Finlandia to present Student and Alumni Fashion Show Nov. 9

HANCOCK -- The Finlandia University International School of Art and Design will present a Student and Alumni Fashion Show at 7 p.m. on Saturday, Nov. 9, in the Finnish American Heritage Center Theater, 601 Quincy Street, Hancock.
 
The event is free and open to the public.

The show will feature fresh work by Sarah Jalkanen, Carol Kozminski, Eric Hinsch, Ansley Knoch, Yana Weglarz, Eileen Sundquist, Sara Beckley, Gini Moreau and Emily Pierce.

Wednesday, November 06, 2013

Letter: MLIVE series on Michigan Wolf Hunt exposes violations, asks questions

Letter received Nov. 5, 2013. Reprinted with permission.

Author's Note: The message below was sent to Ontonagon County Prosecutor Jim Jessup and the Ontonagon County Sheriff:

MLIVE reporter John Barnes, has exposed several issues in his series about the Michigan Wolf Hunt.*  There are also several sidebar articles at www.mlive.com.  The series has been picked up by at least 9 papers and illustrates many violations that should/must be investigated. 
  1.  Violations of dead cattle not being buried (reporter said he saw one in October). This has been an ongoing problem, pictures werepublished in May. Photos that appear in these articles show bones across the field.
  2. Possible animal neglect (I have called about this at least 10 times going back to last year when the donkeys were still alive but in poor condition).** Now, two of the donkeys are dead and one was removed in poor condition. I am once again attaching the DNR report from earlier this year.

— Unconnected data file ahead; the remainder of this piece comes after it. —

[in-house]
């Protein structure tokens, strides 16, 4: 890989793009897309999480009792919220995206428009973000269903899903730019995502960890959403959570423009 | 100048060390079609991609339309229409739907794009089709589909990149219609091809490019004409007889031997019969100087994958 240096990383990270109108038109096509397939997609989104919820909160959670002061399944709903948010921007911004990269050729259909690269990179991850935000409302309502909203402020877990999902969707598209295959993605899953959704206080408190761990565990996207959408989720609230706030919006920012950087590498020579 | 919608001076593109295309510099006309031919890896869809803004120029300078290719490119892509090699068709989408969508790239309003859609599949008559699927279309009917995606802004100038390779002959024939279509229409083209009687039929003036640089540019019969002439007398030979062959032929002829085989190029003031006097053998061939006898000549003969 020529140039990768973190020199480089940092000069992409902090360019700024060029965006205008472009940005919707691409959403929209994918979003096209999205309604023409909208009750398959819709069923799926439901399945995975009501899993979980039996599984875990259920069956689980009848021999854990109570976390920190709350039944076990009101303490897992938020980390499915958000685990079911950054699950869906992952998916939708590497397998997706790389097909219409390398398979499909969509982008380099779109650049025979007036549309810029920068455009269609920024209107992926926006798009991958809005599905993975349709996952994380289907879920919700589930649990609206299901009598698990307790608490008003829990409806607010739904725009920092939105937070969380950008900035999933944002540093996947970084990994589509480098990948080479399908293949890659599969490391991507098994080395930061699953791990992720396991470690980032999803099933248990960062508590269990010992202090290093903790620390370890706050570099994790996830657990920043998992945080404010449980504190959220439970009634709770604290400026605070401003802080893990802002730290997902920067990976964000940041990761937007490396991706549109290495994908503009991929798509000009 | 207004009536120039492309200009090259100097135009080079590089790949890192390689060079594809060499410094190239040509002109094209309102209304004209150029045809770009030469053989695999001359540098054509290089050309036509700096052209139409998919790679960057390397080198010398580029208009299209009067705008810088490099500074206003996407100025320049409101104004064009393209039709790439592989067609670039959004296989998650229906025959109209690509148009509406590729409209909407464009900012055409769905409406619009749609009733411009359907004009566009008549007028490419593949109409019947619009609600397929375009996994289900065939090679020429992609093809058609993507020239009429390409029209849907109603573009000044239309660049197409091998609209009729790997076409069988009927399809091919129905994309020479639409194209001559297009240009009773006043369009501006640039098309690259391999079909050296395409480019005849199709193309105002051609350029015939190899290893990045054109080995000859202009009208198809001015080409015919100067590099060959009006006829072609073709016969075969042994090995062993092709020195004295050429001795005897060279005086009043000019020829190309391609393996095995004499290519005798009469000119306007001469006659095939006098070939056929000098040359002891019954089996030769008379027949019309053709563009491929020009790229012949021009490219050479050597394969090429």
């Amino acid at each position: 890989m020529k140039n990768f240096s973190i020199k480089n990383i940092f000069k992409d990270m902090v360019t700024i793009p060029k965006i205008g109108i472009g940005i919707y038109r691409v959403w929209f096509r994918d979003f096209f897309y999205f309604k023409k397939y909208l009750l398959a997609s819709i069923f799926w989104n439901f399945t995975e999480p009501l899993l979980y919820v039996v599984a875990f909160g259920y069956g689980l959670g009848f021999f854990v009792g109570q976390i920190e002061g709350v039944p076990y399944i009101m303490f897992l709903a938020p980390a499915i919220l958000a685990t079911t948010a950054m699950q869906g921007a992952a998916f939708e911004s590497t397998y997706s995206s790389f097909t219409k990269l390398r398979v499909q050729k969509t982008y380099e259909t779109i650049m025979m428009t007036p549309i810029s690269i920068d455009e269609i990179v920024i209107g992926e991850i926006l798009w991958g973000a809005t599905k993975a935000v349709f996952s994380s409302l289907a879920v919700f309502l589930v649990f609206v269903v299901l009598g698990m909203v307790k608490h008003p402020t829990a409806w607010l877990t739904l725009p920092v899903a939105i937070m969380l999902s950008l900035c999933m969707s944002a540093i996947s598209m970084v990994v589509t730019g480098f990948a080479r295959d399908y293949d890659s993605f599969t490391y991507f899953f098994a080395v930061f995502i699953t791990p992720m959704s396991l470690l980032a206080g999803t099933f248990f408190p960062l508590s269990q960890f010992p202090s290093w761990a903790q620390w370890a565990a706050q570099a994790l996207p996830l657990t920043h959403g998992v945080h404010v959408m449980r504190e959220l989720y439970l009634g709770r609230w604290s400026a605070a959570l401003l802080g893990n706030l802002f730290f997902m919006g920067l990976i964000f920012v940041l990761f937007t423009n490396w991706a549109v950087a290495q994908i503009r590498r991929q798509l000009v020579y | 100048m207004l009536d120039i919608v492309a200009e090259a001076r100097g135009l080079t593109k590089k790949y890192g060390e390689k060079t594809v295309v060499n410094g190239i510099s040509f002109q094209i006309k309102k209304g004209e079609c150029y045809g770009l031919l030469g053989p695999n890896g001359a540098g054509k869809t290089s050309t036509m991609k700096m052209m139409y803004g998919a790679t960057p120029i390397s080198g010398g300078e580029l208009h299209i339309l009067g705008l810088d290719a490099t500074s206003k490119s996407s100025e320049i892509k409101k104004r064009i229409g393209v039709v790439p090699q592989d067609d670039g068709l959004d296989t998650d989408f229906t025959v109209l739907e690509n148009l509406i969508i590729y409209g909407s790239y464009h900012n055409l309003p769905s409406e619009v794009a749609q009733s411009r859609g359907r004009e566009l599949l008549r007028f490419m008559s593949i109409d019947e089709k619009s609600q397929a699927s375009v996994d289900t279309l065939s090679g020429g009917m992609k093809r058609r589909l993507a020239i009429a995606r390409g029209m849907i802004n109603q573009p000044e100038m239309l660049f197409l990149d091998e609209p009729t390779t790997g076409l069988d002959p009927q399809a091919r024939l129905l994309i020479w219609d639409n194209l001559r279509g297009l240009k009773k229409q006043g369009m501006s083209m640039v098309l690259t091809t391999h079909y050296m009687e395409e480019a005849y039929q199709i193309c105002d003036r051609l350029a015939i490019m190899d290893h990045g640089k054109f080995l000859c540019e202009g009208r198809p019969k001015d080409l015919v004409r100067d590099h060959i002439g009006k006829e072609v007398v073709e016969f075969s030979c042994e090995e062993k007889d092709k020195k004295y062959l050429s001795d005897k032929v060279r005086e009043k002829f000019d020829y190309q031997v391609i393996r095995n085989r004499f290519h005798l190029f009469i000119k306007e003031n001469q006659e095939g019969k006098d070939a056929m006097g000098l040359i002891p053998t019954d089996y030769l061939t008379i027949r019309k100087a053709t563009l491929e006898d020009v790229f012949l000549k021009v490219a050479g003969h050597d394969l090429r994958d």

3. Using deer parts to bait wolves (Koski admitted to the reporter).
Also exposed is the cozy relationship Judge Tingstad has with Koski and Tom Casperson.  I know personally that Andy was one of the shooters at the Koski farm and therefore, would have had first hand knowledge of the violations at the farm.  Could this be the reason nothing is being done to enforce the law? Are you being told by Casperson, the judge or the DNR not to enforce the law? The public demands answers.

Nancy Warren**
Ewen, Michigan

* (UPDATED) Click on each of these links for the series of MLIVE articles on the Michigan Wolf Hunt by John Barnes:

"The Michigan myth: How lawmakers turned this true wolf story into fiction."

"Michigan's wolf hunt: How half truths, falsehoods and one farmer distorted reasons for historic hunt."

"John Koski, Part 1: Tour the farm with more wolf attacks than anyone in Michigan's Upper Peninsula."

"John Koski, Part 2: See how Michigan is cracking down on the cattle farmer with the most wolf attacks."

"Crying wolf: Michigan's first hunt heavily influenced by outside interests; follow the money."

"Michigan wolf hunt: Rolf Peterson, globally known wolf expert, argues a hunt is ill conceived."

** Editor's Notes: Nancy Warren, author of this letter, is National Wolfwatcher Coalition Great Lakes Regional director.

See also our June 27, 2013, article by Nancy Warren: "Opinion: Nearly half of wolf depredations attributed to one farm with poor animal husbandry practices."